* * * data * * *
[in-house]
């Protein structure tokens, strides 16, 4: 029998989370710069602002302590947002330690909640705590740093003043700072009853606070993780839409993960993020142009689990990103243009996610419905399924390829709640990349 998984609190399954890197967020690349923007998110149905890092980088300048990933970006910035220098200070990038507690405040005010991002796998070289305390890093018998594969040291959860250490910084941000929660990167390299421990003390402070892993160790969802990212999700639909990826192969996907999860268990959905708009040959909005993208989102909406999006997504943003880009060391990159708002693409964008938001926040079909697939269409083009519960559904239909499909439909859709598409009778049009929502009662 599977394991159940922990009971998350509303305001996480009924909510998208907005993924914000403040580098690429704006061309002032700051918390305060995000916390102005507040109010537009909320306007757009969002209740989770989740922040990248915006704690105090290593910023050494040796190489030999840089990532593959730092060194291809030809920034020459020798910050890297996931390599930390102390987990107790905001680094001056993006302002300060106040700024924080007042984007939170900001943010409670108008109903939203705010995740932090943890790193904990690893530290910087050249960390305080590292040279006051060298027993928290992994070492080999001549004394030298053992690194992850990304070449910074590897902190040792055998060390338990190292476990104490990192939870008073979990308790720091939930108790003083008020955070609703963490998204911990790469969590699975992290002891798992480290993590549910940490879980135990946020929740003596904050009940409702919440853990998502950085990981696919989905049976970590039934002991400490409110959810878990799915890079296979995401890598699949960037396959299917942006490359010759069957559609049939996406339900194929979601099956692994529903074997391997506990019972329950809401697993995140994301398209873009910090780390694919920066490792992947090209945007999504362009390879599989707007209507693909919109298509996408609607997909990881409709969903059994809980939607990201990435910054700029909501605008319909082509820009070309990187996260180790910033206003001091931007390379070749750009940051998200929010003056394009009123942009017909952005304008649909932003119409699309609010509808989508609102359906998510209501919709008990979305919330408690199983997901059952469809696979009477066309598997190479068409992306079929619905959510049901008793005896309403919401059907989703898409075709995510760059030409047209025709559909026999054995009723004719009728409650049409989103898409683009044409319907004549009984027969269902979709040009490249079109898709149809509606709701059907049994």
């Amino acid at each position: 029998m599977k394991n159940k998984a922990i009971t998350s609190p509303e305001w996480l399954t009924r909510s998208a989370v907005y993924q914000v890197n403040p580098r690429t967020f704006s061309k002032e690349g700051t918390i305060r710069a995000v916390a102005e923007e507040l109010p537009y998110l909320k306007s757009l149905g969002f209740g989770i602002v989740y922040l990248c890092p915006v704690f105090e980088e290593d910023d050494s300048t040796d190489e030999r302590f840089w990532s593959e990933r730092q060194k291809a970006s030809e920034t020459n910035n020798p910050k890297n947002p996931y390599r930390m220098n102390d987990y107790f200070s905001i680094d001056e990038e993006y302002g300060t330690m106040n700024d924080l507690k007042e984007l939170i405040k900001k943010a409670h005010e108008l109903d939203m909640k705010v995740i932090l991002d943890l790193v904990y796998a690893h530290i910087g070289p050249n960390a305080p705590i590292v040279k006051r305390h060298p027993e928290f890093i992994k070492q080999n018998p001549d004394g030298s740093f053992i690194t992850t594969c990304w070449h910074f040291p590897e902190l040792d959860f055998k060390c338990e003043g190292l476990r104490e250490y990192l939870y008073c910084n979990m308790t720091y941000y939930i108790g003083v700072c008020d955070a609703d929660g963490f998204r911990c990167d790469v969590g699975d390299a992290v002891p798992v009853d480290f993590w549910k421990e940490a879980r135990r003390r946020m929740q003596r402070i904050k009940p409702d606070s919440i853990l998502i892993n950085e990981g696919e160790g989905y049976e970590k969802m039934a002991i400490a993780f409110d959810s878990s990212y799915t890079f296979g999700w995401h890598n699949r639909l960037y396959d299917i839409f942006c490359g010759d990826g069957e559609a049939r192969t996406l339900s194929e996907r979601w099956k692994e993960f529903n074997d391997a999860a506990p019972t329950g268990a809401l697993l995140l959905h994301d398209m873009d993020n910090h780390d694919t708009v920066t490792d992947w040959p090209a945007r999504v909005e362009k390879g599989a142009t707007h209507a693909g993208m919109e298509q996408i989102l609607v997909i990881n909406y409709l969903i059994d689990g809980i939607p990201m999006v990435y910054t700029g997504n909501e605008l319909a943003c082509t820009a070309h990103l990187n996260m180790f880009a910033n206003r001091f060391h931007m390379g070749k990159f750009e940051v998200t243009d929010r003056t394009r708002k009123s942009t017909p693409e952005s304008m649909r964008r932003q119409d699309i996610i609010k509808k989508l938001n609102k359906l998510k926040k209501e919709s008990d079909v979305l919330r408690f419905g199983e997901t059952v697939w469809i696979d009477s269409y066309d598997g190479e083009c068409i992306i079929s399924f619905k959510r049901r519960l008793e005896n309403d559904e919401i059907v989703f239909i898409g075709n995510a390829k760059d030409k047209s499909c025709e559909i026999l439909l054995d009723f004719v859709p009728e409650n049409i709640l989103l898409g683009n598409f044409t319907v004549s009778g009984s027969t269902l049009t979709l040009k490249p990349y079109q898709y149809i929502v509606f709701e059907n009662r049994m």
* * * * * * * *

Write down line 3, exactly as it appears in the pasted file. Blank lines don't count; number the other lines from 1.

């Amino acid at each position: 029998m599977k394991n159940k998984a922990i009971t998350s609190p509303e305001w996480l399954t009924r909510s998208a989370v907005y993924q914000v890197n403040p580098r690429t967020f704006s061309k002032e690349g700051t918390i305060r710069a995000v916390a102005e923007e507040l109010p537009y998110l909320k306007s757009l149905g969002f209740g989770i602002v989740y922040l990248c890092p915006v704690f105090e980088e290593d910023d050494s300048t040796d190489e030999r302590f840089w990532s593959e990933r730092q060194k291809a970006s030809e920034t020459n910035n020798p910050k890297n947002p996931y390599r930390m220098n102390d987990y107790f200070s905001i680094d001056e990038e993006y302002g300060t330690m106040n700024d924080l507690k007042e984007l939170i405040k900001k943010a409670h005010e108008l109903d939203m909640k705010v995740i932090l991002d943890l790193v904990y796998a690893h530290i910087g070289p050249n960390a305080p705590i590292v040279k006051r305390h060298p027993e928290f890093i992994k070492q080999n018998p001549d004394g030298s740093f053992i690194t992850t594969c990304w070449h910074f040291p590897e902190l040792d959860f055998k060390c338990e003043g190292l476990r104490e250490y990192l939870y008073c910084n979990m308790t720091y941000y939930i108790g003083v700072c008020d955070a609703d929660g963490f998204r911990c990167d790469v969590g699975d390299a992290v002891p798992v009853d480290f993590w549910k421990e940490a879980r135990r003390r946020m929740q003596r402070i904050k009940p409702d606070s919440i853990l998502i892993n950085e990981g696919e160790g989905y049976e970590k969802m039934a002991i400490a993780f409110d959810s878990s990212y799915t890079f296979g999700w995401h890598n699949r639909l960037y396959d299917i839409f942006c490359g010759d990826g069957e559609a049939r192969t996406l339900s194929e996907r979601w099956k692994e993960f529903n074997d391997a999860a506990p019972t329950g268990a809401l697993l995140l959905h994301d398209m873009d993020n910090h780390d694919t708009v920066t490792d992947w040959p090209a945007r999504v909005e362009k390879g599989a142009t707007h209507a693909g993208m919109e298509q996408i989102l609607v997909i990881n909406y409709l969903i059994d689990g809980i939607p990201m999006v990435y910054t700029g997504n909501e605008l319909a943003c082509t820009a070309h990103l990187n996260m180790f880009a910033n206003r001091f060391h931007m390379g070749k990159f750009e940051v998200t243009d929010r003056t394009r708002k009123s942009t017909p693409e952005s304008m649909r964008r932003q119409d699309i996610i609010k509808k989508l938001n609102k359906l998510k926040k209501e919709s008990d079909v979305l919330r408690f419905g199983e997901t059952v697939w469809i696979d009477s269409y066309d598997g190479e083009c068409i992306i079929s399924f619905k959510r049901r519960l008793e005896n309403d559904e919401i059907v989703f239909i898409g075709n995510a390829k760059d030409k047209s499909c025709e559909i026999l439909l054995d009723f004719v859709p009728e409650n049409i709640l989103l898409g683009n598409f044409t319907v004549s009778g009984s027969t269902l049009t979709l040009k490249p990349y079109q898709y149809i929502v509606f709701e059907n009662r049994m």